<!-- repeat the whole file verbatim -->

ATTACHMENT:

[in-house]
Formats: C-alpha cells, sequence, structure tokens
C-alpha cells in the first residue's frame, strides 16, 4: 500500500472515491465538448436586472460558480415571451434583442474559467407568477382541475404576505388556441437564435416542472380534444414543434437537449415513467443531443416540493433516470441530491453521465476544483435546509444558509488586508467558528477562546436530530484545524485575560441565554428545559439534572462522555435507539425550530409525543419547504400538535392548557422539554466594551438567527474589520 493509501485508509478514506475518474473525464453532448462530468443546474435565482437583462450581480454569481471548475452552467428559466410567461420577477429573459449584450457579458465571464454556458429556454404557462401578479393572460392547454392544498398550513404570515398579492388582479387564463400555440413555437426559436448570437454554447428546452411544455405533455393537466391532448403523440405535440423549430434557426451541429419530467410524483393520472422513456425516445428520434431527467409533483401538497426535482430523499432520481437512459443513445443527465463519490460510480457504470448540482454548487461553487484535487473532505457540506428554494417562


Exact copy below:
[in-house]
Formats: C-alpha cells, sequence, structure tokens
C-alpha cells in the first residue's frame, strides 16, 4: 500500500472515491465538448436586472460558480415571451434583442474559467407568477382541475404576505388556441437564435416542472380534444414543434437537449415513467443531443416540493433516470441530491453521465476544483435546509444558509488586508467558528477562546436530530484545524485575560441565554428545559439534572462522555435507539425550530409525543419547504400538535392548557422539554466594551438567527474589520 493509501485508509478514506475518474473525464453532448462530468443546474435565482437583462450581480454569481471548475452552467428559466410567461420577477429573459449584450457579458465571464454556458429556454404557462401578479393572460392547454392544498398550513404570515398579492388582479387564463400555440413555437426559436448570437454554447428546452411544455405533455393537466391532448403523440405535440423549430434557426451541429419530467410524483393520472422513456425516445428520434431527467409533483401538497426535482430523499432520481437512459443513445443527465463519490460510480457504470448540482454548487461553487484535487473532505457540506428554494417562